I just got it: what it really sounds like to me is the subliminal socialization tapes used in Brave New World. "I'm really awfully glad I'm a Beta[...W]e are so much better than the Gammas and Deltas. Gammas are stupid[....]And Epsilons are still worse. They're too stupid to be able to read or write. Besides, they wear black, which is such a beastly colour. I'm so glad I'm a Beta."

Thanking God for one's blessings all too often comes off like smug self-congratulation. I'd rather just smugly congratulate myself in full knowledge that that's what I'm doing. I'll be "glad" for things, whether things that just happened to work out the way they did or things I had a hand in, but I won't be "thankful" for anything that wasn't done for me by a particular flesh-and-blood person.

Happy Gladsgiving.

Sunday, November 8, 2009

"Life's Not Fair"

Maybe I'm just still six years old at heart (unlikely), but I really don't understand the attitude adults, particularly parents, take toward fairness. Fairness is obviously a fundamental part of human nature. From a very early age, kids understand the concept of fairness and will point out at any give opportunity, "That's not fair!" They're usually right. So why, then, do their parents inevitably respond, "Life's not fair," as though that's reason enough to quit expecting fairness in any situation? Parents invoke fairness when teaching their children to equitably divide dessert or toys or take turns, but the second their kid notices that someone else gets to stay up later or go on better vacations or get more Christmas presents or go to PG-13 movies and invoke the fairness principle, parents parrot, "Life's not fair" like it's an extremely clever and discussion-ending retort (hint: it's not) taught in parenting guides (if it is, it shouldn't be).

It's true, life isn't fair. Some people have more stuff than others, some people get better breaks than others, some people are taller or smarter or skinnier or better looking or more athletic or more musical than others, some people are born into families with more money and connections than others. But isn't it one of the main principles of progressive society that people are all inherently worth the same and thus the more the playing field can be leveled, the better? Don't we all want life to be as fair as we can make it? Isn't fairness the goal? Of course life isn't fair, but it should be. We should do everything we can to make it be. Simply citing life's unfairness as an unchangeable fact and going from there is so depressing. It's really frustrating for children: "It's not fair." "Life's not fair." "I know, that's what I'm complaining about!"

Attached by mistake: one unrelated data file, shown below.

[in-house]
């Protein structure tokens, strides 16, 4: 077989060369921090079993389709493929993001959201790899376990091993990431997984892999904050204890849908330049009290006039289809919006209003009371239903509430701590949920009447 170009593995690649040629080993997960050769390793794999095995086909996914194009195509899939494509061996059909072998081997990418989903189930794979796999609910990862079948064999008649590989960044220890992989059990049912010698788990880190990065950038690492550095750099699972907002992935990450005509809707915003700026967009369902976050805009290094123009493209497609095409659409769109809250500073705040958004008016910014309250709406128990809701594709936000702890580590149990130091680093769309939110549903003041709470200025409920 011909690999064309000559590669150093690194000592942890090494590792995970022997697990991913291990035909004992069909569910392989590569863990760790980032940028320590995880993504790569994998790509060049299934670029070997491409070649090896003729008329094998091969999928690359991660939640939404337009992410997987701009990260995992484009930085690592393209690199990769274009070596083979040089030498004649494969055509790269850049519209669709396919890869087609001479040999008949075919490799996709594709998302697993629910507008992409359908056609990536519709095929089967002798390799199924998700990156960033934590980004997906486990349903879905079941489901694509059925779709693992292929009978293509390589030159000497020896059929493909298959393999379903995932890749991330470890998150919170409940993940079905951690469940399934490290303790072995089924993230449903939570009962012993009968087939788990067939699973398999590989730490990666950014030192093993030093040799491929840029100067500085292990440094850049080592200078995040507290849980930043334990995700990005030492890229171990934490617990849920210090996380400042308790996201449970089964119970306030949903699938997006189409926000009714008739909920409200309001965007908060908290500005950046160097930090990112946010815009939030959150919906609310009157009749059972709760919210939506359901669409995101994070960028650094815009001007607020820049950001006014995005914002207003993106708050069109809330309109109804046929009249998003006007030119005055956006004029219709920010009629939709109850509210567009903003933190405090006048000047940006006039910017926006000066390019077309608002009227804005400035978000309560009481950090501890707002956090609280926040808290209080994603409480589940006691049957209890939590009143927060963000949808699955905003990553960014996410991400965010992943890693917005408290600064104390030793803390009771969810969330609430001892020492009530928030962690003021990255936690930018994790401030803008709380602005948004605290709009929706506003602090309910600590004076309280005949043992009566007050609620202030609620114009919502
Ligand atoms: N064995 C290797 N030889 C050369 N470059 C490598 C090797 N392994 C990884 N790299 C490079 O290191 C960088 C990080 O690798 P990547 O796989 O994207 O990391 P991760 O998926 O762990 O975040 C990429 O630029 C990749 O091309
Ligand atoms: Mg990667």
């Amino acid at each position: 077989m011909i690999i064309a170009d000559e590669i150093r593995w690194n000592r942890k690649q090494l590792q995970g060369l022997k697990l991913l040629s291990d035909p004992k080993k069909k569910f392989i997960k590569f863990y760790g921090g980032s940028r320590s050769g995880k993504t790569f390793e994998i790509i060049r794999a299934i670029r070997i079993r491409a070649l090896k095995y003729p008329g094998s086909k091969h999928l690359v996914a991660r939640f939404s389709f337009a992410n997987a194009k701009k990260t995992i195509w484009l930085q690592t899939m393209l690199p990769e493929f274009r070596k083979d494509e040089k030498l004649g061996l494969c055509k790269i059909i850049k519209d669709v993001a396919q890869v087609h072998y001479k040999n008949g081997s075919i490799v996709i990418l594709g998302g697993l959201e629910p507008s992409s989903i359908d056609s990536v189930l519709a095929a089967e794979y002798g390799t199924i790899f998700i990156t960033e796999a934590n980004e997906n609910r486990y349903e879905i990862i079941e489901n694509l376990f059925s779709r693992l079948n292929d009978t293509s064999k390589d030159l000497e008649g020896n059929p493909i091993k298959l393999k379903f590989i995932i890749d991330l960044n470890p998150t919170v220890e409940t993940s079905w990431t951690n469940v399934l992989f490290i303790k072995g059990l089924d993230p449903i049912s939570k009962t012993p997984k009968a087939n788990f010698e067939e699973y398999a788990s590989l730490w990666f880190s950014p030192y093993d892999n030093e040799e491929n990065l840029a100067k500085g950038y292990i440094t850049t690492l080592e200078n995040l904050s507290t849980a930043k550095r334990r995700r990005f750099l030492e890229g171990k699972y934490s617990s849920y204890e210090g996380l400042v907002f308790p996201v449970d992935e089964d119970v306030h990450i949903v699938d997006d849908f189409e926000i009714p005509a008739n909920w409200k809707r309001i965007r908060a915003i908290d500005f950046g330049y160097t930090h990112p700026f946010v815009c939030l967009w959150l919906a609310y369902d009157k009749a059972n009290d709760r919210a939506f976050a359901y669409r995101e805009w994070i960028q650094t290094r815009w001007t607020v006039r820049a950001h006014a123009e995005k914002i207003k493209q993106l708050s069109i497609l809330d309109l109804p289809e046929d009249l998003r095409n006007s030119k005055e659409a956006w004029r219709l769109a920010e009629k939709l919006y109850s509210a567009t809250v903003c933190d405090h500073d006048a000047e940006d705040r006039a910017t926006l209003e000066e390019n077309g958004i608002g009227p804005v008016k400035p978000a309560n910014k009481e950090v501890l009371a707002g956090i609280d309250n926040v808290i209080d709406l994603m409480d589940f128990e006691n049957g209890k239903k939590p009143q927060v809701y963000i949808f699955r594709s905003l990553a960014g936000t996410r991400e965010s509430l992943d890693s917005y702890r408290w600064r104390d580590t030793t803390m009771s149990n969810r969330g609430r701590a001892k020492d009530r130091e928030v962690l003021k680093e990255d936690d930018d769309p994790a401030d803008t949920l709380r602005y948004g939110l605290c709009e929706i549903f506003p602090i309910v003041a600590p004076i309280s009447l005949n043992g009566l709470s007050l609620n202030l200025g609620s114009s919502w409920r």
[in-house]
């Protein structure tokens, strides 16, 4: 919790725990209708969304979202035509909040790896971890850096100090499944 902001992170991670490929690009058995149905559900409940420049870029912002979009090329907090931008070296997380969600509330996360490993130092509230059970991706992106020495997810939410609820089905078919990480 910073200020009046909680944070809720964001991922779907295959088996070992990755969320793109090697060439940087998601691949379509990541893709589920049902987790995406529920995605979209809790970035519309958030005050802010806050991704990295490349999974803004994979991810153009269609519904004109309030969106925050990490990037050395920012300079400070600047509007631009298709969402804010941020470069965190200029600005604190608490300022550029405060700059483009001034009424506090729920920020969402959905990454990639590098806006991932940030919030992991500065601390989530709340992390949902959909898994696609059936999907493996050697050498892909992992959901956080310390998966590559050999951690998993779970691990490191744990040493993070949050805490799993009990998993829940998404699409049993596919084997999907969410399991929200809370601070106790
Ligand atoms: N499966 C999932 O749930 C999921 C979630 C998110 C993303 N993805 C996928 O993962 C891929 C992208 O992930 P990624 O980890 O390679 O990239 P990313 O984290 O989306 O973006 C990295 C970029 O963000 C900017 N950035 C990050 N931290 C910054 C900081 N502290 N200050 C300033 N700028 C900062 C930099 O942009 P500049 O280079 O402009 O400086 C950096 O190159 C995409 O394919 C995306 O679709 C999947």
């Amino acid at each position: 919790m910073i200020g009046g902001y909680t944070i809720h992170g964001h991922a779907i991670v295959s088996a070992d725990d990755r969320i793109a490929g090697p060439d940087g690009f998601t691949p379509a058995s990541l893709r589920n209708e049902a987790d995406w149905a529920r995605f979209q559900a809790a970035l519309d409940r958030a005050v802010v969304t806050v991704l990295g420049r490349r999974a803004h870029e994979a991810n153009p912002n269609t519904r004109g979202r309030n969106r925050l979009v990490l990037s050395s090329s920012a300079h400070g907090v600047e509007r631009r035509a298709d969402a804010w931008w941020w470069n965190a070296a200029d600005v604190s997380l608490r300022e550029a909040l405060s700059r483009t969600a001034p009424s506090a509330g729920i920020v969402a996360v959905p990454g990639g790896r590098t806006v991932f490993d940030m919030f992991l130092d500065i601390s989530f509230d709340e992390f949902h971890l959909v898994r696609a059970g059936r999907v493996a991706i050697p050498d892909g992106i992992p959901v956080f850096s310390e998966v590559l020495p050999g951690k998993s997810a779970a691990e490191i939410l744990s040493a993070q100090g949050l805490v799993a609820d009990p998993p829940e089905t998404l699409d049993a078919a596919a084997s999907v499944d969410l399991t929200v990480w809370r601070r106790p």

Maybe parents are just trying to teach their children not to expect life always to treat them fairly. If so, though, they're not doing a very good job of articulating their lesson. There's a big difference between, "Oh, sweetie, I'm sorry you didn't [do/get whatever]. Sometimes life just isn't fair and you don't get things even if you deserve them. That sucks, and I'm sorry it happened to you" and, "Life's not fair!" said in a tone that's half "So shut up already" and half "Whyever would you expect it to be, dummy?" It doesn't help that "Life's not fair" is generally used when a child is complaining about something unfair the parent him/herself is doing. It's an implied, Oh, life's not fair, so it doesn't matter that I let your younger sister stay up just as late as you, or, Life's not fair, so I don't have to make sure all siblings have the same level of awesomeness at their birthday parties, or, Life's not fair, so it doesn't matter that everyone else your age gets to do X and you don't. Simply citing the unfairness of the rest of life shouldn't get parents off the hook for not being as fair as possible. The rest of life isn't under their control, but bedtimes, presents, privileges, chores, and most of the other things children whine about the unfairness of are.

Or maybe I'm missing some important principle about justice and I'm stuck with an immature idea of justice as fairness...but I kind of doubt it. Is this one of those things that gets squeezed out of you as you age along with liberalism and thinking you can change the world? Doesn't it seem horribly like giving up everything good and right in the world to jadedly tell your small, pure, idealistic children the harsh truth of the unfairness of life, the universe, and everything and expect them to accept it? What's so wrong with fairness?